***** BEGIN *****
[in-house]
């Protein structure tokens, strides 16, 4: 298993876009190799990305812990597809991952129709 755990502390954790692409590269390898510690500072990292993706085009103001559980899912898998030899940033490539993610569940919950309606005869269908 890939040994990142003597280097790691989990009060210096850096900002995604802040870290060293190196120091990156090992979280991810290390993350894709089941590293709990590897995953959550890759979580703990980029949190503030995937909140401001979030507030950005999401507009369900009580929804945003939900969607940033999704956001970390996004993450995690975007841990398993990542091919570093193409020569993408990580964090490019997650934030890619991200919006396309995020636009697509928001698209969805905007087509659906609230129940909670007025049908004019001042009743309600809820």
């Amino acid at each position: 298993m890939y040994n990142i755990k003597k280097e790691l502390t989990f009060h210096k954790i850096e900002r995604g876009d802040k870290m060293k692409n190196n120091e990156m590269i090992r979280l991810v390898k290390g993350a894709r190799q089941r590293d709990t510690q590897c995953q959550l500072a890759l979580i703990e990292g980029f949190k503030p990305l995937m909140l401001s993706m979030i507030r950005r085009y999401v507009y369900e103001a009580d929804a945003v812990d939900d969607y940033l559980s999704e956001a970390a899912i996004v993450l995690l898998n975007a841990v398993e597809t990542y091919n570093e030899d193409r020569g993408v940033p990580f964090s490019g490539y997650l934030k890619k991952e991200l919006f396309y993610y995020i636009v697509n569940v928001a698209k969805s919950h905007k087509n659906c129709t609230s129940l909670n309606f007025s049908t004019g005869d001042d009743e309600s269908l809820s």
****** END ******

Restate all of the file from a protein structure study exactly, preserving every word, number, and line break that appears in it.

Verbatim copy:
[in-house]
């Protein structure tokens, strides 16, 4: 298993876009190799990305812990597809991952129709 755990502390954790692409590269390898510690500072990292993706085009103001559980899912898998030899940033490539993610569940919950309606005869269908 890939040994990142003597280097790691989990009060210096850096900002995604802040870290060293190196120091990156090992979280991810290390993350894709089941590293709990590897995953959550890759979580703990980029949190503030995937909140401001979030507030950005999401507009369900009580929804945003939900969607940033999704956001970390996004993450995690975007841990398993990542091919570093193409020569993408990580964090490019997650934030890619991200919006396309995020636009697509928001698209969805905007087509659906609230129940909670007025049908004019001042009743309600809820």
């Amino acid at each position: 298993m890939y040994n990142i755990k003597k280097e790691l502390t989990f009060h210096k954790i850096e900002r995604g876009d802040k870290m060293k692409n190196n120091e990156m590269i090992r979280l991810v390898k290390g993350a894709r190799q089941r590293d709990t510690q590897c995953q959550l500072a890759l979580i703990e990292g980029f949190k503030p990305l995937m909140l401001s993706m979030i507030r950005r085009y999401v507009y369900e103001a009580d929804a945003v812990d939900d969607y940033l559980s999704e956001a970390a899912i996004v993450l995690l898998n975007a841990v398993e597809t990542y091919n570093e030899d193409r020569g993408v940033p990580f964090s490019g490539y997650l934030k890619k991952e991200l919006f396309y993610y995020i636009v697509n569940v928001a698209k969805s919950h905007k087509n659906c129709t609230s129940l909670n309606f007025s049908t004019g005869d001042d009743e309600s269908l809820s």